Washington Archbishop Donald Wuerl, also a board member of the National Catholic Bioethics Center in Philadelphia, is one of the authors of the pastoral letter "Comfort & Consolation: Care of the Sick and Dying." He spoke recently with Our Sunday Visitor to discuss Church teachings on end-of-life matters and other related issues.
Our Sunday Visitor: It's been nearly 15 years since the bishops of Maryland issued a pastoral letter on the issue of end-of-life care. Why did the bishops decide to focus on this topic by updating and reissuing this pastoral?
Archbishop Donald Wuerl: I think this is an issue that is always going to be with us. We are always going to be dealing with people making these serious choices, particularly with regard to the end of life. This said to us that we ought to be offering our people a fresh look, or at least an updated look, and to provide some helpful pastoral guidance to the Catholic faithful as they deal with the very serious choices that come at the end of life or when facing a serious illness.
OSV: When did the bishops of Maryland begin working on this letter?
Archbishop Wuerl: The revisions began over a year ago, right before I came [to Washington]. One of the first things I got to do [as archbishop] was go through the draft. I think it is a beautifully written document and an inviting pastoral letter.
OSV: The letter is organized by first focusing on Church teachings on end-of-life care and on the redemptive value of suffering. It then provides counsel on a variety of possible scenarios before calling the reader to prudent thinking and prayer in making such decisions. How did the authors decide on this format?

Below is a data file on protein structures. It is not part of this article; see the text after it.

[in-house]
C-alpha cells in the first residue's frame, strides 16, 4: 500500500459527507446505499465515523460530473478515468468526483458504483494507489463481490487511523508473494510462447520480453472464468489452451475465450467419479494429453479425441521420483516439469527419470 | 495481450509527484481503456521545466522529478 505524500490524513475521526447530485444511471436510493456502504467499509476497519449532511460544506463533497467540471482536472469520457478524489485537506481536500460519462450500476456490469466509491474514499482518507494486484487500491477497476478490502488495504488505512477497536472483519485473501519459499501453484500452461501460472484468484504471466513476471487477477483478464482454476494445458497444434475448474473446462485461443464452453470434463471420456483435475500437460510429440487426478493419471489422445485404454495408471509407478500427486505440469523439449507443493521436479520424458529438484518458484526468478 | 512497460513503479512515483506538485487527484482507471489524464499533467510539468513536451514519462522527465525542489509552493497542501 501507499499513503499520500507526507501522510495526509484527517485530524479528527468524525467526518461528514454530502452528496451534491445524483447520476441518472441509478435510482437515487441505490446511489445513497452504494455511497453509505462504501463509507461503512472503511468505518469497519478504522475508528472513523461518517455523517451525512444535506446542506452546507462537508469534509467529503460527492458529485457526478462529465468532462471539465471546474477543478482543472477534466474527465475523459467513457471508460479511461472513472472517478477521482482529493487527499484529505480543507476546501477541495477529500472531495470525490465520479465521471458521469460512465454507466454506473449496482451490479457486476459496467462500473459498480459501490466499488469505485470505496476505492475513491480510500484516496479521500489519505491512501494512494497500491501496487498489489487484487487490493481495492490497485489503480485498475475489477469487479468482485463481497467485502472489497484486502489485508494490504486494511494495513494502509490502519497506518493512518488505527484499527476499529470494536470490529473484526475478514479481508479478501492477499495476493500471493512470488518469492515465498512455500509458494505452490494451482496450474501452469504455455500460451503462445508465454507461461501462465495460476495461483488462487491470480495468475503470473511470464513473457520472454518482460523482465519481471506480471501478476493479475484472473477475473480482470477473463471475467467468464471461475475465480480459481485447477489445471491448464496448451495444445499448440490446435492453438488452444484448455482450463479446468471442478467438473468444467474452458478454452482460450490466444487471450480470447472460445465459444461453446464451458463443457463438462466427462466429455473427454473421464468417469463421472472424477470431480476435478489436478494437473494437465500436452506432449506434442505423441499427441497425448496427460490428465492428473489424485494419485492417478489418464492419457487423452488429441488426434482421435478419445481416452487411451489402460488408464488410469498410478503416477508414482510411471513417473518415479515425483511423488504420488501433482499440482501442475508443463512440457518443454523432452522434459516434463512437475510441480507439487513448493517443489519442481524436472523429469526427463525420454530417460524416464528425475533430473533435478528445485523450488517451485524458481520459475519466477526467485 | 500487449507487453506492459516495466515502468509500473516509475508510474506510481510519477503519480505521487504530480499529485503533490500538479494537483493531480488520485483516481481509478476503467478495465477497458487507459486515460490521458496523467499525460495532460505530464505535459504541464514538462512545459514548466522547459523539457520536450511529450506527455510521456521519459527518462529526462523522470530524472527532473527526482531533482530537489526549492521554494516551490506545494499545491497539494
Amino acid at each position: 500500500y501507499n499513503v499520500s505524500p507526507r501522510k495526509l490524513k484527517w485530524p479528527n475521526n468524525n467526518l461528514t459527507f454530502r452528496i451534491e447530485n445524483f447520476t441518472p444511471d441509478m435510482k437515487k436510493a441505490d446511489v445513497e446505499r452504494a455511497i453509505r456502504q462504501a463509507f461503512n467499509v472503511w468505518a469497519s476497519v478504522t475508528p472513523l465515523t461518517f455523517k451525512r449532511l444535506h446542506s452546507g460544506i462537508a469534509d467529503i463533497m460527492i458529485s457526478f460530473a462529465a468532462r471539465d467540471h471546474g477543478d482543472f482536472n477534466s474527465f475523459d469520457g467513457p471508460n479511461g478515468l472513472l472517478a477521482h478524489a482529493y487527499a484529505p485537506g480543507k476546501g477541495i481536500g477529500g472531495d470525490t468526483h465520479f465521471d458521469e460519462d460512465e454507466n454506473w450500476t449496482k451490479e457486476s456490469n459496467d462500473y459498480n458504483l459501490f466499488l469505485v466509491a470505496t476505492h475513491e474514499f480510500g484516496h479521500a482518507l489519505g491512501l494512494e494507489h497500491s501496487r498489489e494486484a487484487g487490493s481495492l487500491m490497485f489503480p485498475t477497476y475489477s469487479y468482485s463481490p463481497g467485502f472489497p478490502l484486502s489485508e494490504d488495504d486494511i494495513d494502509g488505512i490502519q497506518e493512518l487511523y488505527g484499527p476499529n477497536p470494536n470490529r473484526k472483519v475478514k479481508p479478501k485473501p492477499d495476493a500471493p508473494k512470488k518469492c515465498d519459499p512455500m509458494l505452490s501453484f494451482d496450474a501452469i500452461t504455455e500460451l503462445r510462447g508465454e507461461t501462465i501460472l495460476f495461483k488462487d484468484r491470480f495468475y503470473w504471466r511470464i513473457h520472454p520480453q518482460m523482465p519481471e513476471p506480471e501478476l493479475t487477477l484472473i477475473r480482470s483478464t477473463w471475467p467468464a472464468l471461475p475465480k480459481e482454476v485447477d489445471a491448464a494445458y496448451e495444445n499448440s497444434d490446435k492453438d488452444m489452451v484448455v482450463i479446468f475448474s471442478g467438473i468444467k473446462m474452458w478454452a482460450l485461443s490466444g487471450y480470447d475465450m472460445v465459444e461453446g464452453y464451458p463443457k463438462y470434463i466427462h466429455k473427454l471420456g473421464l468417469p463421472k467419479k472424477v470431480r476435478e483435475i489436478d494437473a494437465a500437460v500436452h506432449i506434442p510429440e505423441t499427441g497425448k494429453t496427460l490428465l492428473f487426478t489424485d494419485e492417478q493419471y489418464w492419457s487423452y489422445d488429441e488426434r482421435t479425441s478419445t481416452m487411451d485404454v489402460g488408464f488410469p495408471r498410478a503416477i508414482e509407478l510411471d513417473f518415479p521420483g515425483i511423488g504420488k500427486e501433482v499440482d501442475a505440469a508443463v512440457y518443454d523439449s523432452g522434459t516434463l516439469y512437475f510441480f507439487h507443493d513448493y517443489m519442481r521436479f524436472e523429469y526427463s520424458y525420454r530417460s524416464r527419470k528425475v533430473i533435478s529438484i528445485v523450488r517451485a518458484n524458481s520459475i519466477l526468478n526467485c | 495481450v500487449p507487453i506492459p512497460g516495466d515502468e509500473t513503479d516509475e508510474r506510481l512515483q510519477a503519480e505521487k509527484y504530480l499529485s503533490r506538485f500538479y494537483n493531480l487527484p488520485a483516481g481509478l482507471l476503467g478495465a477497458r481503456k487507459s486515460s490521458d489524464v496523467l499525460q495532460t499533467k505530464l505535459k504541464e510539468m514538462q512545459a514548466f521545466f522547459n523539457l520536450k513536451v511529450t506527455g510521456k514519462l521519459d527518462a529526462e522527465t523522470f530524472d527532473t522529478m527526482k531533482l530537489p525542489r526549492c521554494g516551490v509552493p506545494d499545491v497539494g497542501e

Archbishop Wuerl: I think the wisdom of putting the theology first is so you know what the Church actually says and why it says it. Each person is going to have to reach a judgment in making end-of-life decisions, and I think people want that judgment to be one that conforms to the teachings of Christ and his Church.
OSV: What is the biggest challenge or challenges you see standing in the way of Catholics understanding and practicing Church teachings on end-of-life care issues. Is it misunderstanding about applying teachings to specific instances?
Archbishop Wuerl: The biggest challenge is getting [the teaching] into the hands of the Catholic faithful and to present it in a way that they can see it in a positive manner. I think one of the things we need to remember as Catholics is that we look at sickness, suffering and even death from a completely different perspective.
Thus sickness is not something that simply ends in death. Rather, death is part of our human condition that Christ has raised to the level of sanctity.
One part of our ministry is to help someone who is suffering and for whom medicine might not be providing intended relief to understand the transforming power of their suffering. Love is what transformed Christ's suffering and death to a redemptive act. When we offer our sufferings, we are invited to join Christ in his redemptive action.
For a Catholic, sickness and illness should not be seen solely as negative, but in such a way that we have the power to transform them with faith and love into something holy.
OSV: So in short, how should Catholics approach the issue of caring for the sick and dying?
Archbishop Wuerl: What we might want to do is keep before us the example of Pope John Paul II. He underwent needed medical treatments, but when it became clear that the end was approaching, he decided, as far as we understand, to do nothing more and to let the natural close of his life occur with faith and love in God and God's plan.
As Catholics, we are not obliged to do everything and anything that is possible to extend a life that is clearly coming to an end. What we are not allowed to do is to deliberately end a life or shorten a life. Today, we, as members of the Catholic Church, recognize there is a time to die, a time when all medicine fails. We surround a dying person with prayer, love and the sacraments for a transition to the life to come.